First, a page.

Just guessing...translating to circumference might make it easier to relate cutting distance, since the cutting distance changes as the drill not diameter changes for a given rpm. Just thought about that after ronsiis post.

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## Re: Any validity to this pulley ratio to motor speed conjecture

Screw it. Get a VDF!

Now, in all seriousness. Your calculations are ok and Oscar's clafirication is spot on.

What drill press are we talking about that gives you a +700rpm's slowest speed? Waaaaaaaaaay to high for metalworking (in any reasonable drill diameter).

Mikel

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## Re: Any validity to this pulley ratio to motor speed conjecture

Originally Posted by Mikel_24
Screw it. Get a VDF!

Now, in all seriousness. Your calculations are ok and Oscar's clafirication is spot on.

What drill press are we talking about that gives you a +700rpm's slowest speed? Waaaaaaaaaay to high for metalworking (in any reasonable drill diameter).

Mikel
VFD !!! 3 phase baby !!! Infinite !!!

You'll still be using the pulleys even with a variable speed VFD. It is still going to need the ratio changed for different jobs.
Last edited by danielplace; 10-20-2020 at 10:51 AM.

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## Re: Any validity to this pulley ratio to motor speed conjecture

Originally Posted by danielplace
VFD !!! 3 phase baby !!! Infinite !!!

You'll still be using the pulleys even with a variable speed VFD. It is still going to need the ratio changed for different jobs.
The motor needs to be 3PH, sure. But you can get 1PH input / 3PH output VDF's which are life savers for those wanting to use industrial equipment from a residential outlet.

They also allow you to vary the speed of the motor withouth modifying the ratio in the pulleys (also it will help to do so, obviously).

This reminds me that I need to buy one and rebuild my belt grinder with a 3PH motor (already have it) and a VDF... when I do any kind of wood work the fixed speed is too much and I end up burning it in spots.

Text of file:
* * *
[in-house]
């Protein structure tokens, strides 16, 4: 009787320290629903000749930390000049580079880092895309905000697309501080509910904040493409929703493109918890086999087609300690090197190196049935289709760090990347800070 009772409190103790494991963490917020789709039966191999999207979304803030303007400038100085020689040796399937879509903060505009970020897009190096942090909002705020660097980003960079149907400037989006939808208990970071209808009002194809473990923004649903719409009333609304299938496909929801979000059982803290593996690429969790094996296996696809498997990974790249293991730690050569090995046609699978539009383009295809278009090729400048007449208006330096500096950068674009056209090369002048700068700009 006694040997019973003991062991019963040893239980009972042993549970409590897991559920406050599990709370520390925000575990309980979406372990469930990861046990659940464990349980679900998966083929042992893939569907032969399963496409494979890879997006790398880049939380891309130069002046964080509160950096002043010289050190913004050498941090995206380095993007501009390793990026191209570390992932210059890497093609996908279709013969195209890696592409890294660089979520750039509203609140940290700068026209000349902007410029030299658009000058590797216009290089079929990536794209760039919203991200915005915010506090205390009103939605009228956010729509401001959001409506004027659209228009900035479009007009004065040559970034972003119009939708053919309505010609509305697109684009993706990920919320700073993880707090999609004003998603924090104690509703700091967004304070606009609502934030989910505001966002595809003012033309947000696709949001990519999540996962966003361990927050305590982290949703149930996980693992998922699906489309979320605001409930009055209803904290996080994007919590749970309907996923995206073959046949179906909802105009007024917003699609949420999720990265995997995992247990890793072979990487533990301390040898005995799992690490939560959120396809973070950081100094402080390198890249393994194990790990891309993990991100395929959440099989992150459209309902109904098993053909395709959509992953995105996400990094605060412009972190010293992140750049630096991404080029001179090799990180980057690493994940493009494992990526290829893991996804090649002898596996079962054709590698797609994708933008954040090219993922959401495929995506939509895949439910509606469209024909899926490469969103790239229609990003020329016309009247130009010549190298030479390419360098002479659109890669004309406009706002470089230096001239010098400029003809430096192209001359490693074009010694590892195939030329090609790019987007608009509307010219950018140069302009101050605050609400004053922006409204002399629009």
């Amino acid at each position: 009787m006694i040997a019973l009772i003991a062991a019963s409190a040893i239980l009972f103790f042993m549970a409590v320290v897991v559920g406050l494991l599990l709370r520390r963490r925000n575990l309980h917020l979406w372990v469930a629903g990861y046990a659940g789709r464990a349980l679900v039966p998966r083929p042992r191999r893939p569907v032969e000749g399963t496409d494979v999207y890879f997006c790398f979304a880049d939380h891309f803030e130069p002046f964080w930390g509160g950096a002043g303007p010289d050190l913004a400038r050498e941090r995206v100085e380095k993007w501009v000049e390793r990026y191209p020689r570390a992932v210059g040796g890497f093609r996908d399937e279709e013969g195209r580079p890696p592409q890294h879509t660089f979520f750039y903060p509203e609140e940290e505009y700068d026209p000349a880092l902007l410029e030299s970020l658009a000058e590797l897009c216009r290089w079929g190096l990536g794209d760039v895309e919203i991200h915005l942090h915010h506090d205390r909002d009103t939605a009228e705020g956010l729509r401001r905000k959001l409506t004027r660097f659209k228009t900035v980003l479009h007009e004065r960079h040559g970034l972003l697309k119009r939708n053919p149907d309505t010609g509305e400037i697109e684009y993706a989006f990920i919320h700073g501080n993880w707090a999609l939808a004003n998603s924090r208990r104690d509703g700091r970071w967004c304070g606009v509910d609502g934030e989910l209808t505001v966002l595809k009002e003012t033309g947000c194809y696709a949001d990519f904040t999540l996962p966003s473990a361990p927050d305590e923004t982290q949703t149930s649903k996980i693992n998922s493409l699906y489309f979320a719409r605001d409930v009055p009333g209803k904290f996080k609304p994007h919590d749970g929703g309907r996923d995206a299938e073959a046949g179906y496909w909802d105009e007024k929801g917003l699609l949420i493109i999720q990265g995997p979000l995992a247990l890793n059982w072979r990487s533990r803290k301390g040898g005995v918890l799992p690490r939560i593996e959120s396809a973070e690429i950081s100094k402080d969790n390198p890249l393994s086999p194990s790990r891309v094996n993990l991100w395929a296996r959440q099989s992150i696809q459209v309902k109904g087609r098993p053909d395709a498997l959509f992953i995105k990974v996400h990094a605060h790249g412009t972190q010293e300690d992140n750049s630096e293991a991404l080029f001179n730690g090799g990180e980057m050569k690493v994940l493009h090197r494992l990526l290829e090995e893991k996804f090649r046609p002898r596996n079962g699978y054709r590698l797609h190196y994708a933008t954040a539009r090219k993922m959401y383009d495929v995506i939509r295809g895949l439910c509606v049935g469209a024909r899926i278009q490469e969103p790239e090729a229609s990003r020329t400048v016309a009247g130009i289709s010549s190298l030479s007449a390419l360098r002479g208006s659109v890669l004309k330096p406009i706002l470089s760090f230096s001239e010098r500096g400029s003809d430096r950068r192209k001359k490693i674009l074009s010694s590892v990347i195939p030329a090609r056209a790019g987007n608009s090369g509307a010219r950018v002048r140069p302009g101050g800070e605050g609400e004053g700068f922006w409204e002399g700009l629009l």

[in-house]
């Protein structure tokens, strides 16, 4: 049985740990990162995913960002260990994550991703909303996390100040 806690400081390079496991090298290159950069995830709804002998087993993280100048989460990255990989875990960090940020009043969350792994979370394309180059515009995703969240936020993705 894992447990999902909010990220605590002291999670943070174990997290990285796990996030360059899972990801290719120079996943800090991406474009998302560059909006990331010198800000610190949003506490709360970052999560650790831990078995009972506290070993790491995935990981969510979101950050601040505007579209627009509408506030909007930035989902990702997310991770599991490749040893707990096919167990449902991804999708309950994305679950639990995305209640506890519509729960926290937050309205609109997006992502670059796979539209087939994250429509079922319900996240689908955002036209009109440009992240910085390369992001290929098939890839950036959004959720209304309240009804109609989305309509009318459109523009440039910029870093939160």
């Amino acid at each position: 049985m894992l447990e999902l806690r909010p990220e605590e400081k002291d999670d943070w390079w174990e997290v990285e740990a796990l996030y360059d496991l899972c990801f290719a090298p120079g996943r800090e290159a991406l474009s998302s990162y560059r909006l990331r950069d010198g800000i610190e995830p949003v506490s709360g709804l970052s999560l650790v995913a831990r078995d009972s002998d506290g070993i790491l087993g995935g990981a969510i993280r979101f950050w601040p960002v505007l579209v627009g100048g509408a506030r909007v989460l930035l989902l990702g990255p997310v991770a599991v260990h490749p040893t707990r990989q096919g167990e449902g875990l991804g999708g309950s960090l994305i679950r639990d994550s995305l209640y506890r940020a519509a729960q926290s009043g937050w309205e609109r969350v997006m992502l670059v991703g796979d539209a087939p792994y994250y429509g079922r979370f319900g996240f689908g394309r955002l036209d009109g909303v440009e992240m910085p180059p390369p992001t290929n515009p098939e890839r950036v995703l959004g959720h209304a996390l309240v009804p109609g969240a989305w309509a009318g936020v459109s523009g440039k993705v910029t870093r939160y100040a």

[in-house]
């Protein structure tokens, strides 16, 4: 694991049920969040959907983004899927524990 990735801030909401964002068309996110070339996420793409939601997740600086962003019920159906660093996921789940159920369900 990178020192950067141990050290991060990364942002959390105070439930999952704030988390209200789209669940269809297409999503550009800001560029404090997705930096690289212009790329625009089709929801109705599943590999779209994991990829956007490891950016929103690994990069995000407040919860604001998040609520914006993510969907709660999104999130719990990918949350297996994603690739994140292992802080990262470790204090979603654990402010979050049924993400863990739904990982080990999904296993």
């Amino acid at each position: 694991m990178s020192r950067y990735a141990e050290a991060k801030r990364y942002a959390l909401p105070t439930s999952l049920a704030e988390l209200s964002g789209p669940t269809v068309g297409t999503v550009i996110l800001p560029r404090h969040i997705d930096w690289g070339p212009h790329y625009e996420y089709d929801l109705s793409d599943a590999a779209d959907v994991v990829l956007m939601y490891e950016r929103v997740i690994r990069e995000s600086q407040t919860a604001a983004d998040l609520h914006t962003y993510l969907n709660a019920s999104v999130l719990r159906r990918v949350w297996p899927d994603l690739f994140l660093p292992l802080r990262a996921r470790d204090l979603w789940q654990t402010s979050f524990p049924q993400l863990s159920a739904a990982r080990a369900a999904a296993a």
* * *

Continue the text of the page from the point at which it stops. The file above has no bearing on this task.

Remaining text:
Mikel

13. ## Re: Any validity to this pulley ratio to motor speed conjecture

Originally Posted by danielplace
VFD !!! 3 phase baby !!! Infinite !!!

You'll still be using the pulleys even with a variable speed VFD. It is still going to need the ratio changed for different jobs.
There's a practical limit to the range you can run a motor on a VFD and you will lose horsepower as you slow it down.

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## Re: Any validity to this pulley ratio to motor speed conjecture

Originally Posted by Mikel_24
Screw it. Get a VDF!

Now, in all seriousness. Your calculations are ok and Oscar's clafirication is spot on.

What drill press are we talking about that gives you a +700rpm's slowest speed? Waaaaaaaaaay to high for metalworking (in any reasonable drill diameter).

Mikel
Mikel - interesting - I've been researching "on the line" - and since "on the line info" is always accurate - - I find a number of charts citing rpm speeds above 700rpm as "OK" for mild steel, smaller hole diameters and thinner plate - I'm not intending on drilling out a 2" hole in a 1" plate or anything - but likely will run out back and just have at it and see how it goes! (max diameter hole I'd likely ever deal with is about 1/2" on 1/8" or so mild steel - and be piloting first most likely....most 1/8" or 3/16" needs)

but maybe I look into a VFD to hook into nonetheless! This is apparently a 1980 or 81 Delta floor drill press I have been reconditioning.....wouldn't mind improving the setup with proper planning

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## Re: Any validity to this pulley ratio to motor speed conjecture

Originally Posted by jfk92
...- I find a number of charts citing rpm speeds above 700rpm as "OK" for mild steel, smaller hole diameters and thinner plate...
While I don't know how metal thickness has any effect on the recommended drilling speeds (It doesn't have anything to do with surface speed) I have to agree with you. The smaller the drill diameter and softer the material, the faster you can run it.

However there will be a time when you would like to run hole saws... and you will miss not being able to go below 150 rpms!